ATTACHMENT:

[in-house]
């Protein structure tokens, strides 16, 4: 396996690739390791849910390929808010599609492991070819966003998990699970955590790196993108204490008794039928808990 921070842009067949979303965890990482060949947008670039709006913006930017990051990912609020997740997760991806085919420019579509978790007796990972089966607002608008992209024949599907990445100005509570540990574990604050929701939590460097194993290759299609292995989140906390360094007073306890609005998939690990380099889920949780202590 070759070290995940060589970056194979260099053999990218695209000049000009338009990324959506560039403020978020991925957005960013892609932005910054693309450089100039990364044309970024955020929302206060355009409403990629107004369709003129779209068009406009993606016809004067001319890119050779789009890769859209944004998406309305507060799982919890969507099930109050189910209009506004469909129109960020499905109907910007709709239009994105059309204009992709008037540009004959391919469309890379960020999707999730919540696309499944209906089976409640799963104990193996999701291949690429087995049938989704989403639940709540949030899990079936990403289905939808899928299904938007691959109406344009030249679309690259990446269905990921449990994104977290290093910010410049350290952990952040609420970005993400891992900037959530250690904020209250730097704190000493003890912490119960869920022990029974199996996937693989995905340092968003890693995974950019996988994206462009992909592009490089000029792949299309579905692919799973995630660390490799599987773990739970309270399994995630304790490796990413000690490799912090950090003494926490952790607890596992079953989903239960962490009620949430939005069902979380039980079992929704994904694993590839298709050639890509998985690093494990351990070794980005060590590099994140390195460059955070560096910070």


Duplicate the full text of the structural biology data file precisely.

[in-house]
């Protein structure tokens, strides 16, 4: 396996690739390791849910390929808010599609492991070819966003998990699970955590790196993108204490008794039928808990 921070842009067949979303965890990482060949947008670039709006913006930017990051990912609020997740997760991806085919420019579509978790007796990972089966607002608008992209024949599907990445100005509570540990574990604050929701939590460097194993290759299609292995989140906390360094007073306890609005998939690990380099889920949780202590 070759070290995940060589970056194979260099053999990218695209000049000009338009990324959506560039403020978020991925957005960013892609932005910054693309450089100039990364044309970024955020929302206060355009409403990629107004369709003129779209068009406009993606016809004067001319890119050779789009890769859209944004998406309305507060799982919890969507099930109050189910209009506004469909129109960020499905109907910007709709239009994105059309204009992709008037540009004959391919469309890379960020999707999730919540696309499944209906089976409640799963104990193996999701291949690429087995049938989704989403639940709540949030899990079936990403289905939808899928299904938007691959109406344009030249679309690259990446269905990921449990994104977290290093910010410049350290952990952040609420970005993400891992900037959530250690904020209250730097704190000493003890912490119960869920022990029974199996996937693989995905340092968003890693995974950019996988994206462009992909592009490089000029792949299309579905692919799973995630660390490799599987773990739970309270399994995630304790490796990413000690490799912090950090003494926490952790607890596992079953989903239960962490009620949430939005069902979380039980079992929704994904694993590839298709050639890509998985690093494990351990070794980005060590590099994140390195460059955070560096910070």